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Autism 5K to be held in county

Jessica Hamilton has been participating in events for autism awareness across the region for nearly ten years. She finally decided it was high time to have an autism awareness event right here in Franklin County – and the Autism 5K became a reality.

“It seems as though it’s a huge task to take on, but it’s a cause my family is very passionate about,” Hamilton said. “My husband Greg and I felt confident we could bring (this) event to Franklin County because there were always a few Franklin County residents participating the the events we were attending. We knew the interest was already there.

As teachers, the Hamiltons have interacted with children with autism often and are familiar with the challenges. Plus, we have a son that was diagnosed with Asperger’s Syndrome: high-functioning autism,” Jessica Hamilton said.

The Autism 5K, which is planned to be an annual event, will be held April 9 at the Red Bay High School Track. In addition to the 5K run, there will be a two-mile walk, and people can sign up individually or as teams of four or more members.

Race check-in ($35) is at 7 a.m., and the 5K race starts at 7:30 a.m. Walk check-in ($30) is at 8:30 a.m., and the walk begins at 9:30 a.m. Cost is $25 for the 5K and $20 for the walk for children 10 and younger.

“Since this is our first year to have the event, we didn’t know what to expect, really,” Hamilton said. “We have had more people participating and asking for more information than I ever expected.”

Hamilton said the money raised will go towards funding training for first responders to care for autistic children and adults during an emergency situation. Counties hosting an Autism Society of Alabama event will be put at the top of the list for first responder training.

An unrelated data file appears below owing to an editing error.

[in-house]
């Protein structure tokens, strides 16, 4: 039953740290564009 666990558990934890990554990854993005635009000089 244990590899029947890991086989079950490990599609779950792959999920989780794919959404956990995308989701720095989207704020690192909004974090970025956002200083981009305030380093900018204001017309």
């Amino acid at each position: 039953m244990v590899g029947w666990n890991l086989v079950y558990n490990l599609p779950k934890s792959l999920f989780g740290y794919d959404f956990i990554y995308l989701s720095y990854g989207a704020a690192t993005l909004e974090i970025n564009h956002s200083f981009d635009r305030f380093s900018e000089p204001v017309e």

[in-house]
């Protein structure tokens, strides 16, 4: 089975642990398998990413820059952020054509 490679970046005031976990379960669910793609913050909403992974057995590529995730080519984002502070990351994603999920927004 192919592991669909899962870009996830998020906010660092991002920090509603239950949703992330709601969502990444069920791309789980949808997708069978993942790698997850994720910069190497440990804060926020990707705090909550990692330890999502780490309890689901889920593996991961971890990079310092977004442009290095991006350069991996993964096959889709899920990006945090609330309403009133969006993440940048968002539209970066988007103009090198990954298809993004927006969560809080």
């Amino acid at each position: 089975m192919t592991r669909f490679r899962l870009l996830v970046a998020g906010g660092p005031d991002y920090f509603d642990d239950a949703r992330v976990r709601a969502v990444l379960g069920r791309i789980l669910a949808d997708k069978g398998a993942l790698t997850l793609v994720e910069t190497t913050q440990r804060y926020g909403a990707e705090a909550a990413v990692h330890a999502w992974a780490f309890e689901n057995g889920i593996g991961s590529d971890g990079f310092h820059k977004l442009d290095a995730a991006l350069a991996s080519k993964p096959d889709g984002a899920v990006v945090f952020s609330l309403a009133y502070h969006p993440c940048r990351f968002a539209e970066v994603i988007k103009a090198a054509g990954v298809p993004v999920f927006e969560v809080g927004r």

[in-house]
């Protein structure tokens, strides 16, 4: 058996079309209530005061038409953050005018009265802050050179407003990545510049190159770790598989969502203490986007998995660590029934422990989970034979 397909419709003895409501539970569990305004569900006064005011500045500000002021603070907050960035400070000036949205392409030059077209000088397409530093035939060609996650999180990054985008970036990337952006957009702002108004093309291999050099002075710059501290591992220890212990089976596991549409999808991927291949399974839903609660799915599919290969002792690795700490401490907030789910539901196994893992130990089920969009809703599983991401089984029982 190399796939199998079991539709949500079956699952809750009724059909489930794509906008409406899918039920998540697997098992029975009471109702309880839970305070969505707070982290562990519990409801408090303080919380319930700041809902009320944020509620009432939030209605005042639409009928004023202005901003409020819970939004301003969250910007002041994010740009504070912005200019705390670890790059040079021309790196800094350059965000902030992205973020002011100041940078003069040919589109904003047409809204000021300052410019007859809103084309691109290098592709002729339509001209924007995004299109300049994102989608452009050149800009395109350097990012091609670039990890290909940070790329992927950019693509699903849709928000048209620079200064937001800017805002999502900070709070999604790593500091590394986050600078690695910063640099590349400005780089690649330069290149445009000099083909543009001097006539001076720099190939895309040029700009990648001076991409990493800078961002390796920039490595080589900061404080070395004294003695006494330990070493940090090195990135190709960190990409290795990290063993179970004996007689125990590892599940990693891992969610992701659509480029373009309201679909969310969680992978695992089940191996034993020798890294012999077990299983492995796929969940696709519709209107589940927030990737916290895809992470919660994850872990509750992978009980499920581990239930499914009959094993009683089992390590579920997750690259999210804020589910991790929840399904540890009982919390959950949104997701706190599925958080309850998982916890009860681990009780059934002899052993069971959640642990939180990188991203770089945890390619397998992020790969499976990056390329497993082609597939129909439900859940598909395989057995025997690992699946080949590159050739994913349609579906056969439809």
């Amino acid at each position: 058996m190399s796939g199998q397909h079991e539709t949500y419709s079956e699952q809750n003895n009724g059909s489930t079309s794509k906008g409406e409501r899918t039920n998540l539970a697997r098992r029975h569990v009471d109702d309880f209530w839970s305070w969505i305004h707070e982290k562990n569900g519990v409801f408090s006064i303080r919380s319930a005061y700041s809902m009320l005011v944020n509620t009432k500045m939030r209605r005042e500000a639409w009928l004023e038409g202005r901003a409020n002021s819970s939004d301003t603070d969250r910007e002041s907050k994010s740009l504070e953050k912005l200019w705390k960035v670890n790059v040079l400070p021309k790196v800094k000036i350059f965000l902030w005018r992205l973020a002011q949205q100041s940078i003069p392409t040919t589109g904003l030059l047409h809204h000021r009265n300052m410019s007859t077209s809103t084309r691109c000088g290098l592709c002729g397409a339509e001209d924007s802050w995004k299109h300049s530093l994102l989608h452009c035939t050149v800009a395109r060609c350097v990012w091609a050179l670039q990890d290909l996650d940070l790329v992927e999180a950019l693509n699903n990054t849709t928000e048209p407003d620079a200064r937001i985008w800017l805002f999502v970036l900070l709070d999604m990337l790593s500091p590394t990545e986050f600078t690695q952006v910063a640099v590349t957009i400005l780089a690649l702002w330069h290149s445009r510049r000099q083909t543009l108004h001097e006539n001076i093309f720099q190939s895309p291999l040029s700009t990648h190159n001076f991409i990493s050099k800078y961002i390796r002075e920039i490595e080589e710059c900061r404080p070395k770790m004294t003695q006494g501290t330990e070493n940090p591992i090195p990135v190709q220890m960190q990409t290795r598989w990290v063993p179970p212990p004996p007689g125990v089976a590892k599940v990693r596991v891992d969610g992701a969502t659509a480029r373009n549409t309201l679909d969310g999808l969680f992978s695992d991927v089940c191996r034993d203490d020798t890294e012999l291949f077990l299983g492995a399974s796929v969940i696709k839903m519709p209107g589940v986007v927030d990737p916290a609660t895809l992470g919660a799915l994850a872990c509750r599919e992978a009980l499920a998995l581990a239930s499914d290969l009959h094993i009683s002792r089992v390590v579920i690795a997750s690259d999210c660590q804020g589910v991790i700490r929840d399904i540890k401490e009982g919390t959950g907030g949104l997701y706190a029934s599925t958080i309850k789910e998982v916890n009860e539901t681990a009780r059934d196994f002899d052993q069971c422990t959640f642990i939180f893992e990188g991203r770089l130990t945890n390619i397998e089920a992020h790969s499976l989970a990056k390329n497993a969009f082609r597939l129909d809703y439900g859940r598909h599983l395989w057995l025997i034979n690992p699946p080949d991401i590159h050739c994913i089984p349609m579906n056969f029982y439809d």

But although raising money is crucial, there is another important aspect of having the 5K.

“I want to educate others about the autism spectrum disorder to help them understand that just because people may look typical doesn’t mean that they are typical,” Hamilton said. “This is what fires my passion to spread autism awareness: the judging of my child’s behavior by those who have no idea what the child and his entire family are going through just to get by from day-to-day. Parents of children on the spectrum live a different lifestyle, compared to typical families.”

Hamilton said she “once read that a mother of an autistic child has the stress level equal to a solider in combat.” That’s a reality she has experienced personally.

“I used to allow the judging and negative opinions of others concerning my autistic son really affect me,” she said. “I almost let their judging me and how I handled them keep me from even taking my son to the grocery store or anywhere out in public, for that matter. As the years have passed, I have learned to let it go, because the public is not educated enough about the disorder.”

 

But although she wants to spread awareness to make sure others are better informed about autism, “our efforts to spread awareness are most importantly for those families who don’t know where to turn to get help for their child and family,” she said. “We want to let them know that we have been where they are, and that we can send them in the right direction to find the help they need.

April 7 is the deadline to register in advance for the 5K (at walkforautismal.com); however, participants for the run and the walk may also sign up the day of the event at check-in, although they will not receive a T-shirt.

Advanced registration can also be mailed in; request a hard-copy by emailing jmhamilton_30@hotmail.com or calling 662-231-5763 or 256-810-9307.

As part of the event, there will also be a bounce house and arts and crafts for children. Deadline to sign up as a vendor is April 9, and vendors may register by calling 662-231-5763 or 256-810-9307. There will also be a food truck, fire truck and police car.

“We want people to come out and enjoy the day with us, even if they do not choose to walk or run,” Hamilton said. “They can shop at our vendors booths and get autism aware.”

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